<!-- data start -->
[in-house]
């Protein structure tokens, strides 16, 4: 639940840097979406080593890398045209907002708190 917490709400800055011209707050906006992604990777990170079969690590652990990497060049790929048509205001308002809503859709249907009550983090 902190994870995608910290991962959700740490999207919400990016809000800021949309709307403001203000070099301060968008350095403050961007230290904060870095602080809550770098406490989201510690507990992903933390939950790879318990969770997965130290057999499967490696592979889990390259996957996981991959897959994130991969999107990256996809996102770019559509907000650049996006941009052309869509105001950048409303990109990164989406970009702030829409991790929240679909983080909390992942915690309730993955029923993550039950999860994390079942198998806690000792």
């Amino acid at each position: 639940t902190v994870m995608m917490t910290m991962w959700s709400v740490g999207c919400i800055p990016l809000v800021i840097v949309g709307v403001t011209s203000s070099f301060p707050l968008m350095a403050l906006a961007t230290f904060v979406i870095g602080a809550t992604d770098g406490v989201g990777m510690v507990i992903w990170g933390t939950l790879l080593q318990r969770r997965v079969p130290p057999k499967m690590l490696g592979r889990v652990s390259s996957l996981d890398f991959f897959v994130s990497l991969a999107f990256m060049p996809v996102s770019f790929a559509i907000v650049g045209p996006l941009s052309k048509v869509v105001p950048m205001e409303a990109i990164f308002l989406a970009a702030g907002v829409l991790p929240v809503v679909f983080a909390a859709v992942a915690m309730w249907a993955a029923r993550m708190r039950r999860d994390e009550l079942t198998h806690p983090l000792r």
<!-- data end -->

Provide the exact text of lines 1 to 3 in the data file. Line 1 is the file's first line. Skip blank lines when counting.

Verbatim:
[in-house]
């Protein structure tokens, strides 16, 4: 639940840097979406080593890398045209907002708190 917490709400800055011209707050906006992604990777990170079969690590652990990497060049790929048509205001308002809503859709249907009550983090 902190994870995608910290991962959700740490999207919400990016809000800021949309709307403001203000070099301060968008350095403050961007230290904060870095602080809550770098406490989201510690507990992903933390939950790879318990969770997965130290057999499967490696592979889990390259996957996981991959897959994130991969999107990256996809996102770019559509907000650049996006941009052309869509105001950048409303990109990164989406970009702030829409991790929240679909983080909390992942915690309730993955029923993550039950999860994390079942198998806690000792």
């Amino acid at each position: 639940t902190v994870m995608m917490t910290m991962w959700s709400v740490g999207c919400i800055p990016l809000v800021i840097v949309g709307v403001t011209s203000s070099f301060p707050l968008m350095a403050l906006a961007t230290f904060v979406i870095g602080a809550t992604d770098g406490v989201g990777m510690v507990i992903w990170g933390t939950l790879l080593q318990r969770r997965v079969p130290p057999k499967m690590l490696g592979r889990v652990s390259s996957l996981d890398f991959f897959v994130s990497l991969a999107f990256m060049p996809v996102s770019f790929a559509i907000v650049g045209p996006l941009s052309k048509v869509v105001p950048m205001e409303a990109i990164f308002l989406a970009a702030g907002v829409l991790p929240v809503v679909f983080a909390a859709v992942a915690m309730w249907a993955a029923r993550m708190r039950r999860d994390e009550l079942t198998h806690p983090l000792r």